Disruption or Adoption? Understanding Perceptions of Driverless Shuttles through Social Media Data Mining

Zheng, Max, Double Hoo Research Grant, University of Virginia
Mondschein, Andrew, Architecture - Department of Urban and Environmental Planning, University of Virginia
Jiang, Zhiqiu, Architecture Graduate, University of Virginia

Increased travel as a result of urbanization and population growth has led to the need for safer, more efficient transportation in US cities. We examines whether the public believes driverless transportation systems could meet this demand by analyzing public social media data from Twitter. Using mined Twitter data (2012 - present), we conduct a two-pronged approach to understand public perceptions of driverless technology. We used a Natural Language Processing approach using topic modeling to infer latent topics of interest related to driverless technology, and developed a sentiment analysis model to uncover the public dominant emotions towards each area of interest. Through topic modeling, we uncovered a set of 5 latent themes consisting of Safety Perceptions, Technology Development, Industrial / System Integration, Milestone and Vision, and Ethics and Policy as well as their classified opinions of positive and negative. The findings indicate that safety, technological progress, and industrial and urban integration are of major concern that largely affect the public’s acceptance of driverless technology. Driverless vehicle developers can leverage these results to influence what functionalities they should improve upon, and how they can shape their marketing campaigns to cater to customers’ needs and expectations. More importantly, the findings will help public transport operators and city planners as they attempt to integrate autonomous vehicles into the urban transportation system.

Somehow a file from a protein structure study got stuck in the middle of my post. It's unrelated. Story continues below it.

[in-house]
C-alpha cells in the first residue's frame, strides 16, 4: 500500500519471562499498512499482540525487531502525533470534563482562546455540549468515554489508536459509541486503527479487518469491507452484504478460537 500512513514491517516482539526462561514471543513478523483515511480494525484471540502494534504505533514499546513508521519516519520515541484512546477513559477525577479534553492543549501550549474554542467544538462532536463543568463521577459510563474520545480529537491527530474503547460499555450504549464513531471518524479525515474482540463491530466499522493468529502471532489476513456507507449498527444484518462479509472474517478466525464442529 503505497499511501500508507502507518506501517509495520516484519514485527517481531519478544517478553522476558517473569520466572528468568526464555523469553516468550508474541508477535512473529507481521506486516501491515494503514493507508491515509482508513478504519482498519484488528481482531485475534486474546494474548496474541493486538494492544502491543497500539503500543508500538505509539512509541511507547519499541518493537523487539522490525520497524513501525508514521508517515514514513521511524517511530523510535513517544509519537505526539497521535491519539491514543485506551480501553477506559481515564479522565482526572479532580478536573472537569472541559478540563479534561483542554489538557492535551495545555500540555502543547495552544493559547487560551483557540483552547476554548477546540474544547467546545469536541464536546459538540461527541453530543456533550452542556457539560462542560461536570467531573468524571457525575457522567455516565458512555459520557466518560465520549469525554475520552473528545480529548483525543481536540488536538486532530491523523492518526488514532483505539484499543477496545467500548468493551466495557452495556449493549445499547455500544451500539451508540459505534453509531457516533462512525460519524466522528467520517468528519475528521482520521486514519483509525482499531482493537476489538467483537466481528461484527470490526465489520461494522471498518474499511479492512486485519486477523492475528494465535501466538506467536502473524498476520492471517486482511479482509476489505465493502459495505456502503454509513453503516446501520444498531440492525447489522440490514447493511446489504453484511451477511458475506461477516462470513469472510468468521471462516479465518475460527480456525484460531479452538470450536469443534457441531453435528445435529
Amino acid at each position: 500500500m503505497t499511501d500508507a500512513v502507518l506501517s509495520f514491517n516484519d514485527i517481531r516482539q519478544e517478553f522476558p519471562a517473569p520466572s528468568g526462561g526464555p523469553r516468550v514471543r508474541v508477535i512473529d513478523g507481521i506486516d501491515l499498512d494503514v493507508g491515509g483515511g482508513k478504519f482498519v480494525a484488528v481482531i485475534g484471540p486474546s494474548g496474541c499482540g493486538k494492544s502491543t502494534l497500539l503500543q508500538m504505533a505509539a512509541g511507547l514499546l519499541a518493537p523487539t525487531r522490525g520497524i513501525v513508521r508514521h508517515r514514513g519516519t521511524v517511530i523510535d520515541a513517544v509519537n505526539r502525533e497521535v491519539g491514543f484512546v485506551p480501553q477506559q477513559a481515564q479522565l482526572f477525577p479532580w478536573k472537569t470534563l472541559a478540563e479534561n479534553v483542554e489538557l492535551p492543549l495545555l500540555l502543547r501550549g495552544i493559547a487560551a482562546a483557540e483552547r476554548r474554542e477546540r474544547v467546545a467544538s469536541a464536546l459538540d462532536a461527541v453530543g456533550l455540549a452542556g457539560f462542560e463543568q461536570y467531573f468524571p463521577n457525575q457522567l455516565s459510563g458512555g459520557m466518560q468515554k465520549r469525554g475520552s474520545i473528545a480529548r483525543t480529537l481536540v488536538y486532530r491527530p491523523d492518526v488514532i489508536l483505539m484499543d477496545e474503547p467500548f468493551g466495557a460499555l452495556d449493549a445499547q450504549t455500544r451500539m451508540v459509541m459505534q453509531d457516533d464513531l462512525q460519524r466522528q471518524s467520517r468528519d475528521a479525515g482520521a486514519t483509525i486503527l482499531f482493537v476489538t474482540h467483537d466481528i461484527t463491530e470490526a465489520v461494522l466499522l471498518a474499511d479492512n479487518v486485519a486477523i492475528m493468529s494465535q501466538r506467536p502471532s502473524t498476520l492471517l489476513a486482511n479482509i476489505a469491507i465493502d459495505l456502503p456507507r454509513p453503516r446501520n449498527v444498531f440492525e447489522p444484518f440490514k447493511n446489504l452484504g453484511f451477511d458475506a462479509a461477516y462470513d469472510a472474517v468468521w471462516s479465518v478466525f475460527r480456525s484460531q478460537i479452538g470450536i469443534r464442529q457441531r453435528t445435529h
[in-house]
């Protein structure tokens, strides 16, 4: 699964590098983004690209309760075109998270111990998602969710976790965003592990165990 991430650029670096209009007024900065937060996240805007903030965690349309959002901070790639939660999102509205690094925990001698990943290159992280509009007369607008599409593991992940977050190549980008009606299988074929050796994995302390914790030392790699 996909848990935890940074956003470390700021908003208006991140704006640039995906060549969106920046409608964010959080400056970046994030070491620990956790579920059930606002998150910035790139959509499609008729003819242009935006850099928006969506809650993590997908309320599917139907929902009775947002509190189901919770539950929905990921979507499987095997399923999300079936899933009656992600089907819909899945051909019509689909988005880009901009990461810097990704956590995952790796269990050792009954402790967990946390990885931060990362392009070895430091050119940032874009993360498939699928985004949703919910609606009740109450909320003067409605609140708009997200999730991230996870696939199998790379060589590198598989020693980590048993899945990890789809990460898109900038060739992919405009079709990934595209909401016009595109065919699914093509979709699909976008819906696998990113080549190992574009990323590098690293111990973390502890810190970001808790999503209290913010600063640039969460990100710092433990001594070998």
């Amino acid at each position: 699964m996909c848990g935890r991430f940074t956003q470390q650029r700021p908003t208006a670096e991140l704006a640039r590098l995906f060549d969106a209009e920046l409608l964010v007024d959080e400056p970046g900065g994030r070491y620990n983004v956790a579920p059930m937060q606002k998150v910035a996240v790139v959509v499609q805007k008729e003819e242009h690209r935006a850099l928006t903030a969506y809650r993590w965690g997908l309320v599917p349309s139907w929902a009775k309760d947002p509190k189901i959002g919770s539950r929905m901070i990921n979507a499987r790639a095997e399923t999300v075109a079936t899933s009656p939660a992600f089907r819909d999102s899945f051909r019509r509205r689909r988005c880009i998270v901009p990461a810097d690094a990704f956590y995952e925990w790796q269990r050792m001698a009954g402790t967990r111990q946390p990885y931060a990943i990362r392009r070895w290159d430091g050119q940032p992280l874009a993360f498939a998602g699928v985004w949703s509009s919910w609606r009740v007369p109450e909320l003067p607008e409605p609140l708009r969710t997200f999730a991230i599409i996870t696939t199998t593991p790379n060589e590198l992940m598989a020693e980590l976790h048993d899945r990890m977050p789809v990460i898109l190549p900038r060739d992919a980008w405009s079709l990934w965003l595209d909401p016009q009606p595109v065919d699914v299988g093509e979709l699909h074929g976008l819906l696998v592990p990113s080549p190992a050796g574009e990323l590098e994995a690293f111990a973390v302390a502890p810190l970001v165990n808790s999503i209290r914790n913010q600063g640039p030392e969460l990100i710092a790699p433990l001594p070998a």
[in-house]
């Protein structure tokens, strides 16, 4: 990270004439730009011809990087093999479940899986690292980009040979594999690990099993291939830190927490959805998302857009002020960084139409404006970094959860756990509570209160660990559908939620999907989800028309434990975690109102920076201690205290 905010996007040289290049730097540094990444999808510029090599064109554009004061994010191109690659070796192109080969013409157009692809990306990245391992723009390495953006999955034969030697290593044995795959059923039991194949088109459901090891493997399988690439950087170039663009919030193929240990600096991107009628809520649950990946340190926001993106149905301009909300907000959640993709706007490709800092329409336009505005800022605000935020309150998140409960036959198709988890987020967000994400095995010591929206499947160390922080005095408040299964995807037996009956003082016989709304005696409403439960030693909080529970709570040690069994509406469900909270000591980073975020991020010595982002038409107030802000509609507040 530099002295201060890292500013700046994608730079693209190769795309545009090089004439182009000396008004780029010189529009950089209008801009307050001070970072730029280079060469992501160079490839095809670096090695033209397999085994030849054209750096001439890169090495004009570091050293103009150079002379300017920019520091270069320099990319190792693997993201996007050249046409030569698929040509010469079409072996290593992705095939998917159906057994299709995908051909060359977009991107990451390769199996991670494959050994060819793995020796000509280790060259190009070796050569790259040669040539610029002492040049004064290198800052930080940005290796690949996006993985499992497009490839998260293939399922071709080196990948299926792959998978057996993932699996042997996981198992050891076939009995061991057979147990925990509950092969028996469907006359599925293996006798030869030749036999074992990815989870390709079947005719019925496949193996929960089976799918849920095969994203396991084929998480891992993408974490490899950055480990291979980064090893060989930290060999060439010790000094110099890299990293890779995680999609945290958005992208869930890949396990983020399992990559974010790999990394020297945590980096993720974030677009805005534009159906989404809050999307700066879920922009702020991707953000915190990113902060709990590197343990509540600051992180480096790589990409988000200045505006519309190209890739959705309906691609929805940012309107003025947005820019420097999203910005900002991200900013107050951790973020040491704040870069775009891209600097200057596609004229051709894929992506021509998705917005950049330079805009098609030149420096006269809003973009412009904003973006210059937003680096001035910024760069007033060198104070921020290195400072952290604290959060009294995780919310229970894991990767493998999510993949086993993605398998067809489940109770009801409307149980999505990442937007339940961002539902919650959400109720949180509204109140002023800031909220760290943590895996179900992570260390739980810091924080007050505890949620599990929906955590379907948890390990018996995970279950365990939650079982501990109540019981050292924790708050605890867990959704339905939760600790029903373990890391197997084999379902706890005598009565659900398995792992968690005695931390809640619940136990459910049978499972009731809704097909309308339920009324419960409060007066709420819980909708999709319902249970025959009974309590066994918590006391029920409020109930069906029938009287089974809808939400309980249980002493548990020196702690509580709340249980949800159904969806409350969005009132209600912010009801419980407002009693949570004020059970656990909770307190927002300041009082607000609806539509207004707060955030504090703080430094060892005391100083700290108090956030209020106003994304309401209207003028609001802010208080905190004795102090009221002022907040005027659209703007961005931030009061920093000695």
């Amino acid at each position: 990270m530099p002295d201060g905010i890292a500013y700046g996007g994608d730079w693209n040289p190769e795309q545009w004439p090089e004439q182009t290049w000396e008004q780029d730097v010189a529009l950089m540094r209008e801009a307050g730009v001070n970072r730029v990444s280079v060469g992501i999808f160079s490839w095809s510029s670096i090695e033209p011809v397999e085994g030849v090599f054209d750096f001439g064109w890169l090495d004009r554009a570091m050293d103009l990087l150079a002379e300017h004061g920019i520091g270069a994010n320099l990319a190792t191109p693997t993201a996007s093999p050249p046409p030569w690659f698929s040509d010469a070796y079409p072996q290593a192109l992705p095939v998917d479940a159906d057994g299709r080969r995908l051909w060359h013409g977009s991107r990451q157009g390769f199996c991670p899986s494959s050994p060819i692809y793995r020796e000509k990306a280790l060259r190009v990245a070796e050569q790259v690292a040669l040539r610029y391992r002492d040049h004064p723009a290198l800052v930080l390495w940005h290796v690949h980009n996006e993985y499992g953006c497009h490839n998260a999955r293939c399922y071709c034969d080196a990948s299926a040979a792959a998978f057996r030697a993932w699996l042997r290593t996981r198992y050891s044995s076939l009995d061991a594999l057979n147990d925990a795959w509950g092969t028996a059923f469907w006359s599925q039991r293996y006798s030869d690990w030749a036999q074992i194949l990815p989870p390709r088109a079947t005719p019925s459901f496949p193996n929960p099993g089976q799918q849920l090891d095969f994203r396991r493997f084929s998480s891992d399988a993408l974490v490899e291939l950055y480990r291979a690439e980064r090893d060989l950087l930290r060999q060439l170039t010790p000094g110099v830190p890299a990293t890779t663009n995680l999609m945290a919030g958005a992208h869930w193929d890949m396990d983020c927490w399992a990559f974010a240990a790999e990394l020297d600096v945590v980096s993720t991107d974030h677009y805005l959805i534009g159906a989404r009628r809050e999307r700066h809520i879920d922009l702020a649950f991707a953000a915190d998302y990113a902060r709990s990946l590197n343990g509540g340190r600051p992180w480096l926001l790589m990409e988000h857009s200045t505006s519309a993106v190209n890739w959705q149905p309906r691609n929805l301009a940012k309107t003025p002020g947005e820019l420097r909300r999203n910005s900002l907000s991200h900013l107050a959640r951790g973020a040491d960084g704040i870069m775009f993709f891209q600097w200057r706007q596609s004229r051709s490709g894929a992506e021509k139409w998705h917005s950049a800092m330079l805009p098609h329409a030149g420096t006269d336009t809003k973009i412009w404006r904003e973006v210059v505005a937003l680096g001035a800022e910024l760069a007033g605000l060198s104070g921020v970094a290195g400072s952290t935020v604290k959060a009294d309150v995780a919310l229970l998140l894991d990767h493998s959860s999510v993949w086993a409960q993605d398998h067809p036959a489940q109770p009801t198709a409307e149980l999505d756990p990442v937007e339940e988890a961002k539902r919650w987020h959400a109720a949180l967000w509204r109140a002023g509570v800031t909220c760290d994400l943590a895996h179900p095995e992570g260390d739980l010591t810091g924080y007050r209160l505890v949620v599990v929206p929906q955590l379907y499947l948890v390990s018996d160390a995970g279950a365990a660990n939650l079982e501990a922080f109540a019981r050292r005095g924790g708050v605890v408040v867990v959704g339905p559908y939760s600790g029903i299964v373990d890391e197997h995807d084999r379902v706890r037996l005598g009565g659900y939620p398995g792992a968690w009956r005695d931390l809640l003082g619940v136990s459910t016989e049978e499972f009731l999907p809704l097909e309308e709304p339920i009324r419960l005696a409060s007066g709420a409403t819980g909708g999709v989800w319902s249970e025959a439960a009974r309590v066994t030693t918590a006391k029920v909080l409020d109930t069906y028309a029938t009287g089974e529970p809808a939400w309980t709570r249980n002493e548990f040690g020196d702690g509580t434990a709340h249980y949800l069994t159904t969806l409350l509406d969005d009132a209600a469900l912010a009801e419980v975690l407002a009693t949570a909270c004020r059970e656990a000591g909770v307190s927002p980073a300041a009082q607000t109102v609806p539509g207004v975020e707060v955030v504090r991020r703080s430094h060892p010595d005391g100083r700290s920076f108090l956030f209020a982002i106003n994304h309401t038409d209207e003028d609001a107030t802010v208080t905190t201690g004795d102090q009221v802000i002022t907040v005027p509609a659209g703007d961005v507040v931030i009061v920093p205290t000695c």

BA (Bachelor of Arts)
Machine Learning, Driverless, Data Mining, Twitter, Topic Modeling, Sentiment Analysis
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